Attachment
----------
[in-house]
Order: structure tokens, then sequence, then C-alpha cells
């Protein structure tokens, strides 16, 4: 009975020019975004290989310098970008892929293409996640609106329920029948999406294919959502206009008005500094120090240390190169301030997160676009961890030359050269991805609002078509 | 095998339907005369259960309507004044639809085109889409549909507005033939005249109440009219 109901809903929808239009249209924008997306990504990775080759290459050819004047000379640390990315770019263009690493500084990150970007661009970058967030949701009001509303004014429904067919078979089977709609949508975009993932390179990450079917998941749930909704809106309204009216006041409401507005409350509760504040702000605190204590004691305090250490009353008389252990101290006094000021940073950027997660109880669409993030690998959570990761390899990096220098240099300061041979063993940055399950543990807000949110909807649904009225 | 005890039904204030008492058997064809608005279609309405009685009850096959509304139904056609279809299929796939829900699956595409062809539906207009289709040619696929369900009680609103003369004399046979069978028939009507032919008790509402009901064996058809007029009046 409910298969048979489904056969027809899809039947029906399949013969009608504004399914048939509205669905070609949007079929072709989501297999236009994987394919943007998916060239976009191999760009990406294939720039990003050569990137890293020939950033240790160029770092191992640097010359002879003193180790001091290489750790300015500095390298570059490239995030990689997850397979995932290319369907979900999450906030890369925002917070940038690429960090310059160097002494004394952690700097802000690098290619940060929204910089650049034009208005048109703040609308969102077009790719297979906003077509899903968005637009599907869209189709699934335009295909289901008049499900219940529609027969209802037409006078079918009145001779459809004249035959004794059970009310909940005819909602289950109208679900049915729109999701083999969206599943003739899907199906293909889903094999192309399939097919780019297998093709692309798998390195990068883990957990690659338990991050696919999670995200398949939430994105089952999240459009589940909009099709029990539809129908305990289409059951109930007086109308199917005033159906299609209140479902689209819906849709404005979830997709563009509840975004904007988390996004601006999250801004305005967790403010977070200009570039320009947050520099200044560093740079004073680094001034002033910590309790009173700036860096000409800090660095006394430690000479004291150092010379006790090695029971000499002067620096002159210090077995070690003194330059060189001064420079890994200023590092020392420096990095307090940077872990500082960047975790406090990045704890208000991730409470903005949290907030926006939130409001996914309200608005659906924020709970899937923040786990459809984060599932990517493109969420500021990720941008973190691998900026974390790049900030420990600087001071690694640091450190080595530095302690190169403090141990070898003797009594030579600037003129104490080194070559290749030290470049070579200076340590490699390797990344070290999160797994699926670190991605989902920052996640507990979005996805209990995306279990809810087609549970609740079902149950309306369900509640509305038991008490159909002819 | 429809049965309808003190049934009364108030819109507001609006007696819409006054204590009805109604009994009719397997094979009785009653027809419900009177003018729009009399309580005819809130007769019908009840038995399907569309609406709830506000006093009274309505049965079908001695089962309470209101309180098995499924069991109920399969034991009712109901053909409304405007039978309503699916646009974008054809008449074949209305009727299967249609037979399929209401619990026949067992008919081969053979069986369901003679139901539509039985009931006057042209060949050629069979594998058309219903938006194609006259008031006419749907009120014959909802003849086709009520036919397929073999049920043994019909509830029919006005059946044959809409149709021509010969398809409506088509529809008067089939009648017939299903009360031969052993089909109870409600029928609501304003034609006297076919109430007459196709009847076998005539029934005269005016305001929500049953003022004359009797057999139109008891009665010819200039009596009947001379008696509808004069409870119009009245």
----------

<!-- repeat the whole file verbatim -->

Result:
[in-house]
Order: structure tokens, then sequence, then C-alpha cells
């Protein structure tokens, strides 16, 4: 009975020019975004290989310098970008892929293409996640609106329920029948999406294919959502206009008005500094120090240390190169301030997160676009961890030359050269991805609002078509 | 095998339907005369259960309507004044639809085109889409549909507005033939005249109440009219 109901809903929808239009249209924008997306990504990775080759290459050819004047000379640390990315770019263009690493500084990150970007661009970058967030949701009001509303004014429904067919078979089977709609949508975009993932390179990450079917998941749930909704809106309204009216006041409401507005409350509760504040702000605190204590004691305090250490009353008389252990101290006094000021940073950027997660109880669409993030690998959570990761390899990096220098240099300061041979063993940055399950543990807000949110909807649904009225 | 005890039904204030008492058997064809608005279609309405009685009850096959509304139904056609279809299929796939829900699956595409062809539906207009289709040619696929369900009680609103003369004399046979069978028939009507032919008790509402009901064996058809007029009046 409910298969048979489904056969027809899809039947029906399949013969009608504004399914048939509205669905070609949007079929072709989501297999236009994987394919943007998916060239976009191999760009990406294939720039990003050569990137890293020939950033240790160029770092191992640097010359002879003193180790001091290489750790300015500095390298570059490239995030990689997850397979995932290319369907979900999450906030890369925002917070940038690429960090310059160097002494004394952690700097802000690098290619940060929204910089650049034009208005048109703040609308969102077009790719297979906003077509899903968005637009599907869209189709699934335009295909289901008049499900219940529609027969209802037409006078079918009145001779459809004249035959004794059970009310909940005819909602289950109208679900049915729109999701083999969206599943003739899907199906293909889903094999192309399939097919780019297998093709692309798998390195990068883990957990690659338990991050696919999670995200398949939430994105089952999240459009589940909009099709029990539809129908305990289409059951109930007086109308199917005033159906299609209140479902689209819906849709404005979830997709563009509840975004904007988390996004601006999250801004305005967790403010977070200009570039320009947050520099200044560093740079004073680094001034002033910590309790009173700036860096000409800090660095006394430690000479004291150092010379006790090695029971000499002067620096002159210090077995070690003194330059060189001064420079890994200023590092020392420096990095307090940077872990500082960047975790406090990045704890208000991730409470903005949290907030926006939130409001996914309200608005659906924020709970899937923040786990459809984060599932990517493109969420500021990720941008973190691998900026974390790049900030420990600087001071690694640091450190080595530095302690190169403090141990070898003797009594030579600037003129104490080194070559290749030290470049070579200076340590490699390797990344070290999160797994699926670190991605989902920052996640507990979005996805209990995306279990809810087609549970609740079902149950309306369900509640509305038991008490159909002819 | 429809049965309808003190049934009364108030819109507001609006007696819409006054204590009805109604009994009719397997094979009785009653027809419900009177003018729009009399309580005819809130007769019908009840038995399907569309609406709830506000006093009274309505049965079908001695089962309470209101309180098995499924069991109920399969034991009712109901053909409304405007039978309503699916646009974008054809008449074949209305009727299967249609037979399929209401619990026949067992008919081969053979069986369901003679139901539509039985009931006057042209060949050629069979594998058309219903938006194609006259008031006419749907009120014959909802003849086709009520036919397929073999049920043994019909509830029919006005059946044959809409149709021509010969398809409506088509529809008067089939009648017939299903009360031969052993089909109870409600029928609501304003034609006297076919109430007459196709009847076998005539029934005269005016305001929500049953003022004359009797057999139109008891009665010819200039009596009947001379008696509808004069409870119009009245």